Welcome to Elstree & Borehamwood Museum

Elstree and Borehamwood Museum is an independent local history museum which opened its doors in 2000. It evolved out of a community history project with a small collection of objects and photographs. Run entirely by volunteers, the museum has acquired a large collection of items leading to the production of themed displays, talks, workshops for schools and local community groups and answering a busy enquiry service.

ELSTREE & BOREHAMWOOD MUSEUM IS NOW CLOSED UNTIL FURTHER NOTICE

BECAUSE OF THE NEW LOCK DOWN IN JANUARY 2021 WE ARE STILL UNABLE TO OPEN THE MUSEUM FOR THE FORESEEABLE FUTURE.

PLEASE KEEP VISITING OUR WEBSITE BLOG FOR OUR WEEKLY 'OBJECTS' FROM OUR COLLECTIONS OF LOCAL HISTORY. AND CHECK OUT OUR REGULAR FACEBOOK PHOTOS TOO. 

THANKS FOR ALL YOUR SUPPORT!

#CollectingCovid Campaign :

Hertsmere Museums are seeking to collect objects and first hand experiences to reflect local people’s lives during the Covid-19 Pandemic.  Our museums want to document and record this time to ensure future generations will be able to learn about and understand this extraordinary period.

#STOP PRESS :
Hear Cllr Caroline Clapper explaining the campaign and winning the Hertsmere Quiz on BBC Three Counties last Saturday 16th HERE

(Listen from 02:11:44 to 02:26:28)

What we want :
> Physical and digital objects.
> Photographs taken at the beginning of the pandemic when people began to get a sense that something big was going to happen. Supermarket shelves emptied of bread, eggs, pasta and loo-rolls.
> Photographs during lockdown.  Empty roads and streets.  People queuing for supermarkets, personal protective equipment in evidence.
> Journals – did you keep a diary of what was happening day to day?  Did you record your thoughts, feelings and fears?
> Dream diaries – at the beginning of the pandemic, there was much fear and anxiety as we entered uncharted territory.  Many people reported strange and vivid dreams around this time.  Did you record any of these dreams?  We would love to have a record of these.
> Pictures of rainbows in windows, signs you may have made, banners or artistic projects with children whilst home schooling.
> Poetry – did the pandemic inspire you to write poems, songs or stories?
> Face coverings – did you make a personalised mask early on in the pandemic? Do you have a spare you could send us? A picture of you wearing the mask?
> Is there an item that particularly represents your individual experience of the pandemic?  We would like to know about it.

Sadly, the pandemic is not over yet. You can start collecting now or put items aside for your local museum.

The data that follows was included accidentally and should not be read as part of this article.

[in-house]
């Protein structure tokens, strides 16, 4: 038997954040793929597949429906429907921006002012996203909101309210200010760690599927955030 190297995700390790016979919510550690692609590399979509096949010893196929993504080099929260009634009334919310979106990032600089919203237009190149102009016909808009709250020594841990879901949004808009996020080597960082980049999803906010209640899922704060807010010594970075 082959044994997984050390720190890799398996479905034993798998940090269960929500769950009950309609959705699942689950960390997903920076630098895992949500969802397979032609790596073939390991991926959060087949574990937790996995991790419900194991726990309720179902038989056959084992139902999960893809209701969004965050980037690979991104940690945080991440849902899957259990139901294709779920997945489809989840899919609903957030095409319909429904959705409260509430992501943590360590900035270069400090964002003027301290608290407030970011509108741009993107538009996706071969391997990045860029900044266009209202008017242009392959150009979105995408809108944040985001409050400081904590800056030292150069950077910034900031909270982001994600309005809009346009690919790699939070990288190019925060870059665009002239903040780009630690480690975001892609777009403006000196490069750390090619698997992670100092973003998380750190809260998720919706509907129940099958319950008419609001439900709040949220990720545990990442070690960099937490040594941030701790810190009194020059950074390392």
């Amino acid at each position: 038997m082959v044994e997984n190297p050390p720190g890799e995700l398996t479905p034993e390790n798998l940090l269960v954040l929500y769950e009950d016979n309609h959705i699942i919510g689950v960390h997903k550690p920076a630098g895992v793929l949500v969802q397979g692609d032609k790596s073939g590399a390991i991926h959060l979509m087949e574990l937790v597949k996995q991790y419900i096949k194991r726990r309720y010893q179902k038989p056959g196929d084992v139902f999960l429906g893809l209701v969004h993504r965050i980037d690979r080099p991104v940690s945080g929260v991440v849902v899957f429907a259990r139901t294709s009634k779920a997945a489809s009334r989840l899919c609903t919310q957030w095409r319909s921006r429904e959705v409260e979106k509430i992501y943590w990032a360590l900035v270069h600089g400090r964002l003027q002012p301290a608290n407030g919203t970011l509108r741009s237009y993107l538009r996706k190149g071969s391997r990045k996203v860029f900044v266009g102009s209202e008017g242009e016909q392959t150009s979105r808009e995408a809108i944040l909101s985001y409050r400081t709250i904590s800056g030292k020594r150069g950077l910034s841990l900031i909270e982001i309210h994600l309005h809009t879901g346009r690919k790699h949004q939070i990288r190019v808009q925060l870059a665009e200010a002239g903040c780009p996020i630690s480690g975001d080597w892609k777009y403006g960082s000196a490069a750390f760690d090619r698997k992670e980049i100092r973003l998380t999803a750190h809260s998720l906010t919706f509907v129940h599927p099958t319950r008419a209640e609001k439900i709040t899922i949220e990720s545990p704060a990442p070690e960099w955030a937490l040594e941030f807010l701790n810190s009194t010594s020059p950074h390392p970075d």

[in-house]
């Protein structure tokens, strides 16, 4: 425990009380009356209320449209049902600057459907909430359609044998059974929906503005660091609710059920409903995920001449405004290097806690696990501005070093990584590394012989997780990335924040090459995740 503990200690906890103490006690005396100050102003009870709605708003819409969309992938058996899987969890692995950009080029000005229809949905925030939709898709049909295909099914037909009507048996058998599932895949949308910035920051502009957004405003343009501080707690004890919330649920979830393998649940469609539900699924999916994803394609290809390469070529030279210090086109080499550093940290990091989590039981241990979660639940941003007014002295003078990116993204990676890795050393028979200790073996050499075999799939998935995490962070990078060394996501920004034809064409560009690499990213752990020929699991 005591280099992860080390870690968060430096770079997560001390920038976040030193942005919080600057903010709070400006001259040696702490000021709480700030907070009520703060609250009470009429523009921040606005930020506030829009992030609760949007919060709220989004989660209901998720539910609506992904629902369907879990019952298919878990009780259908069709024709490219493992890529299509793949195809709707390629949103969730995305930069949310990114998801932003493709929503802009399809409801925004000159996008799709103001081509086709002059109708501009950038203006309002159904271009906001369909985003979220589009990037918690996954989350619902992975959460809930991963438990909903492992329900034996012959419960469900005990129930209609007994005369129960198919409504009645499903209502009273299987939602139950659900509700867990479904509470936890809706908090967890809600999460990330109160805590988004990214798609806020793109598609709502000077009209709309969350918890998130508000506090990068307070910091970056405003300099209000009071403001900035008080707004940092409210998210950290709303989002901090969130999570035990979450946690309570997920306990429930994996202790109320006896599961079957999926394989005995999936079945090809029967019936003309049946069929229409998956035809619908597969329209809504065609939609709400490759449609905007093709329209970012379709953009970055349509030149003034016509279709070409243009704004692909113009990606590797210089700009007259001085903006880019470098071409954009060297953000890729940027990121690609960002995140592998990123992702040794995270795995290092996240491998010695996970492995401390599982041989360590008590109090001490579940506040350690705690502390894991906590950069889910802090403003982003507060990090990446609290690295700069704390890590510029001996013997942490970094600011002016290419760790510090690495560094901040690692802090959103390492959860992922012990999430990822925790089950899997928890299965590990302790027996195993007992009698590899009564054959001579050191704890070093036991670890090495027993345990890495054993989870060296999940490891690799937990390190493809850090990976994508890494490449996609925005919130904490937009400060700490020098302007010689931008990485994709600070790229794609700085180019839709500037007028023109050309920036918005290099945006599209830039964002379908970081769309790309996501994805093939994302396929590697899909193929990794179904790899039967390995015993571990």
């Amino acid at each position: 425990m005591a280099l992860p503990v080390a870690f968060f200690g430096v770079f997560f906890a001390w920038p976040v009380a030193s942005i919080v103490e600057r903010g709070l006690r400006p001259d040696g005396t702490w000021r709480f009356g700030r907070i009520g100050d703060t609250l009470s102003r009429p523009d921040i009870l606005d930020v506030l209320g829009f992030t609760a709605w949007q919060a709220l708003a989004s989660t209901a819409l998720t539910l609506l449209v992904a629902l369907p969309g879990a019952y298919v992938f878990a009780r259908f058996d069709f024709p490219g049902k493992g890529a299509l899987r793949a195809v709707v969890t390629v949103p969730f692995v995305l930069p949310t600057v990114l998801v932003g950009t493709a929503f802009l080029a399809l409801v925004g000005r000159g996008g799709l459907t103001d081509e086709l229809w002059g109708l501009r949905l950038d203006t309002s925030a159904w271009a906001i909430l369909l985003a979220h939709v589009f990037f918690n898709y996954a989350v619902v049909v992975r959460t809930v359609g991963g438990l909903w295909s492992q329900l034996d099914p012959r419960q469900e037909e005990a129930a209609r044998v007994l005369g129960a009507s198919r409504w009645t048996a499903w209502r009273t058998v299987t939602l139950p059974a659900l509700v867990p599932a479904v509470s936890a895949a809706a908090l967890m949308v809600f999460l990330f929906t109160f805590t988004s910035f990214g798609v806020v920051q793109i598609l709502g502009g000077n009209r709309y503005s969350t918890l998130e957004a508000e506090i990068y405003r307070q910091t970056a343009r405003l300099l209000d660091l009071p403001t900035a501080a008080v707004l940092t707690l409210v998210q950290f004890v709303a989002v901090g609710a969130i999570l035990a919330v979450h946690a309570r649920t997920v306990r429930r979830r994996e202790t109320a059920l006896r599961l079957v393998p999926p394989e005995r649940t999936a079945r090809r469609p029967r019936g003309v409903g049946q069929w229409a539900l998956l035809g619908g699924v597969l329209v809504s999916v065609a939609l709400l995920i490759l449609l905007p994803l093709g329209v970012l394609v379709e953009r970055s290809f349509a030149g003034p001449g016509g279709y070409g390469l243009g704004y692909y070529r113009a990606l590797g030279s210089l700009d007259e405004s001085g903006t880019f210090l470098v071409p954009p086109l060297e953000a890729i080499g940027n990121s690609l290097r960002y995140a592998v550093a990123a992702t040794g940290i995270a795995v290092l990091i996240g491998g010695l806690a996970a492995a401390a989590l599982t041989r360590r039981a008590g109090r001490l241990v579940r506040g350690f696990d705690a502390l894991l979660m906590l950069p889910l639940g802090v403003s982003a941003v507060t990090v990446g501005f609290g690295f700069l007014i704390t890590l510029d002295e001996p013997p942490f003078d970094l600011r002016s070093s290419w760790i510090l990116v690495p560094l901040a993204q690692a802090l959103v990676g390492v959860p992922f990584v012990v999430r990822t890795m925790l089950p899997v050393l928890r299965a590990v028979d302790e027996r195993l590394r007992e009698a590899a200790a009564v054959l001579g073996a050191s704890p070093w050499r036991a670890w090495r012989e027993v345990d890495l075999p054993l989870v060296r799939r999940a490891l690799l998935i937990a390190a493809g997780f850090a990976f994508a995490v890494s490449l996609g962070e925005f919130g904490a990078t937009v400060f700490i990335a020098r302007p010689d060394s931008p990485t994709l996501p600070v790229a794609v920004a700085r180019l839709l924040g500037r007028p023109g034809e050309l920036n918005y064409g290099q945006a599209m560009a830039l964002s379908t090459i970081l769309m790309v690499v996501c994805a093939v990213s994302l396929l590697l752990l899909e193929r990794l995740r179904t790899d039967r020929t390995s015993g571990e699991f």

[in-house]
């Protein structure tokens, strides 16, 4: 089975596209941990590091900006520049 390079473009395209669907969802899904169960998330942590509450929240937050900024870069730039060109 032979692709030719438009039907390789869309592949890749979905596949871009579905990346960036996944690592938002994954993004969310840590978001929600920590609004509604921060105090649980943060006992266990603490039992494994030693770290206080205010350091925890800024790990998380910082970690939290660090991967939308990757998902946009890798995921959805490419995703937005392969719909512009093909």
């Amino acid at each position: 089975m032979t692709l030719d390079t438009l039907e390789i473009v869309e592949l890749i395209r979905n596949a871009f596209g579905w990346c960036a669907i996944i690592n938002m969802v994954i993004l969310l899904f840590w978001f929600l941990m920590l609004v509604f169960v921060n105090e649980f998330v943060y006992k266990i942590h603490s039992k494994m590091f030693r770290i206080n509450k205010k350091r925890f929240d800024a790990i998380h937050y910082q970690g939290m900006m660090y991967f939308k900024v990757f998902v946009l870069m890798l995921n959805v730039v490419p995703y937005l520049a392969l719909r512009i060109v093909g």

How you can help :
Given the nature of the items we are collecting, we need to ensure an isolation period. The final decision on donations rests with individual Museum Curators.
Please photograph your proposed donations and email them to us with a brief description.
The Curators can then get in touch with you to arrange bringing the items to the museum.

Contacts :
• Bushey Museum and Art Gallery: busmt@busheymuseum.org (FAO Tony Woollard)
• Elstree and Borehamwood Museum: info@elstree-museum.org.uk  
• Potters Bar Museum: pottersbarmuseum@gmail.com  
• Radlett and District Museum: info@radlettmuseum.com

Journals recording life as it has been through the pandemic can be anonymous and there will be an embargo period.

Please contact the Heritage and Museums Officer for more information: ruth.stratton@hertsmere.gov.uk

Latest News & Tweets

Object of the Week : P is for Prince Philip

Whilst the Museum is closed and our collections unable to be seen by visitors, we have created a weekly virtual museum with an Object of the Week feature from our collections.

Object of the Week : P is for Prince Philip

On 17th May 1963, the Duke of Edinburgh came to Boreham Wood to visit Elliott Automation.  Sadly we don’t appear to have any photos of this event, but we do have the special press pass issued to local ...

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Object of the Week : O is for Opperman

Whilst the Museum is closed and our collections unable to be seen by visitors, we have created a weekly virtual museum with an Object of the Week feature from our collections.

Object of the Week : O is for Opperman

At the turn of the 20th Century, Stirling Corner was just farm fields and tracks.  Barnet Lane, which ran between Elstree and Barnet Gate, existed prior to 1777.  Then in 1926 the Barnet Bypass was built in response to the growth ...

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